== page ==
A Compliment, A Cookie, and Dolly Parton

One of my supervisors has this belief that when you think positive thoughts about a person it’s selfish if you don’t share it.  To some extent I was already doing this, but there are definitely times when I hold back because I fear coming off as super creepy or like I’m flirting.

In the mental health field, I am often reminded how fragile we can be (likewise, how strong we can be).  I’ve also noticed that it is so rare to find people that care enough for humanity in general to stop and acknowledge that though you may be killin’ it in life right now, the person in front of you waiting for their latte may be going through hell. And you have so much power to change their day.  You may be thinking, “hmm, I like those shoes. I should google those,” or “I really like that hair cut” and you may think that’s so insignifcant but maybe to that person it isn’t.

SOAPBOX DETOUR: I’ve noticed over the past several months, here in Atlanta, that whenever I’m in the grocery store I see at least one person, if not more, wearing headphones while they shop. And I mean like Beats headphones too… these people are not talking to their sick grandmothers while they pick up her chicken noodle soup, they are definitely listening to music.  I’m a music fanatic and I just can’t understand this. I really feel like they want to be that disengaged from other people (which is any person’s right, respectively), like they’re nervous you may ask them to hand you a box of cereal because they are taller or closer. And it doesn’t matter how tall a person is, if they’re wearing Beats, you’ll probably just stand on the lowest shelf and use your middle finger to inch the box towards the edge until it successfully hits you in the head. END SOAPBOX.

There are so many people out there who struggle with their self-worth or don’t feel loved or appreciated and sometimes just acknowledging that you can actually SEE them could change their attitude at least for the rest of the day, if not longer.


So several weeks ago, I was having one of those super bad days. Ya know like: hadn’t slept > traffic was insane so I was late to work >  work was abnormally crazy >  left an assignment at home that I needed for school > went home to get the assignment, got a speeding ticket > blah blah blah. And coffee being one of my greatest pleasures, I decided, I NEED A COFFEE! So I stop at the Dancing Goats by my house. I’m seriously fighting back tears, and then decide a coffee just won’t cut it because this place sells gluten free cookies (PSA! and you’re welcome) so I add one to my order and eat it immediately.

Then this thing began to happen that often happens with clients in session  all human beings, we call it “catastrophizing.” It looks like this: This day is THE WORST… OMG did you seriously just eat that whole cookie before he handed you your coffee? That definitely won’t help you lose those 6 pounds, which is probably why you are still single, you know better than to eat your feelings, no man will ever love you, too bad you’re too poor to rescue that boxer from petfinder.com because you’ll definitely die alone.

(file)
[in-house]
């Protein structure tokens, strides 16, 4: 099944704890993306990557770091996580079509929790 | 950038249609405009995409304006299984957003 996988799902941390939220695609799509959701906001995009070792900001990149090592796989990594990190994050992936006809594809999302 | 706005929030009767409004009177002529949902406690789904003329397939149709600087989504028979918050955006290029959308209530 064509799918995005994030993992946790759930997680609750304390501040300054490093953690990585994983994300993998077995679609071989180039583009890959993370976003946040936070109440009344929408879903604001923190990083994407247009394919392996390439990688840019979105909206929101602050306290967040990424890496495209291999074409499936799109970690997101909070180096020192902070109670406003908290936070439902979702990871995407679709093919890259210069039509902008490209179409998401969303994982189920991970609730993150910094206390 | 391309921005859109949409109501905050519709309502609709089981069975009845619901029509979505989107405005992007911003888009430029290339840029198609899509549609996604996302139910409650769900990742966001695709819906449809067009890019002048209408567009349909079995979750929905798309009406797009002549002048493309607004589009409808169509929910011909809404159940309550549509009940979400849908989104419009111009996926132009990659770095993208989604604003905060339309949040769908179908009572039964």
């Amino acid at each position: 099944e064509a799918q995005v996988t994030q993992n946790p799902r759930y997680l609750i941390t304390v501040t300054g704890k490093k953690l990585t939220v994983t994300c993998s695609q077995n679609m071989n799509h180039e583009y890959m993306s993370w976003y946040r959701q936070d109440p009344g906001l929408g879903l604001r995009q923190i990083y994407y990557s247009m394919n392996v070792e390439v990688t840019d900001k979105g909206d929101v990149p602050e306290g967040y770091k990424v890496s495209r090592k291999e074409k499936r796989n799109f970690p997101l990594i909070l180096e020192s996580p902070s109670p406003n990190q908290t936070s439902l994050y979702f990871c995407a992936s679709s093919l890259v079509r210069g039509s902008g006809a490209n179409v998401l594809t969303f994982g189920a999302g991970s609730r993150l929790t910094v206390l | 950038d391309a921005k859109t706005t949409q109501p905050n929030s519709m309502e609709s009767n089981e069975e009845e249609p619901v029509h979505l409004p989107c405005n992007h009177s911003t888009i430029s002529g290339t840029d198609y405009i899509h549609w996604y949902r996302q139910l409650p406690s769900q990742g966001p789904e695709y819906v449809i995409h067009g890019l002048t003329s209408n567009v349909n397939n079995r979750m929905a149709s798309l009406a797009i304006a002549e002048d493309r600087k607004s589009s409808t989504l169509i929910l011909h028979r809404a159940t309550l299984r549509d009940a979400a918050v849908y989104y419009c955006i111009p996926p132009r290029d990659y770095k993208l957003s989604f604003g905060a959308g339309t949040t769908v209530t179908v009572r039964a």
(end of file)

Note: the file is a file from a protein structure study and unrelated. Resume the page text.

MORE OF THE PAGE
We all do this and it’s so silly.

So as I make my way over to grab a coffee sleeve, I notice this lady leaving. She gets all the way to the door, then turns back around, and walks toward me. She approaches me and says, “Excuse me, hi, I just really wanted to tell you that I think you have the most beautiful hair.” Okay, so maybe I’m vain, but it totally changed what was left of my day. You know why? Because I was having a shitty day, and someone acknowledged my presence. This lady was at the door, had reached the exit, she didn’t have to turn around, she didn’t have to talk a stranger, but she was generous to give one minute of her time to share a kind word, and I was grateful. As someone who often struggles with a complex of being forgettable, just having another person acknowledge “Hey, I see you” really did make me feel less alone. I thanked her and when I got to my car I decided, “Hey you, enough of this Daughter album today. It’s time to put on your jam and turn this day around!” For those who don’t know, THE jam is “Islands in the Stream” by Dolly Parton and Kenny Rogers.

The other great thing about this encounter is that because I decided in that moment to let go of my bad day, I stopped catastrophizing. And what could have easily been a pity party hangover the next day, instead sobbered up in that compliment. And the bigger picture is that there are people out there with much bigger problems than an upset boss and a speeding ticket. And you have the power- not to change their situation- but to shed a little light and love into their terrible time.  I encourage you to use that power. If a postiive thought about another person pops into your head, don’t be selfish, share it. And share it even if you have to motion for them to remove their Beats headphones just to tell them you like their shoes.

In the spirit of sharing, may this brighten your day, as it most certainly will mine:

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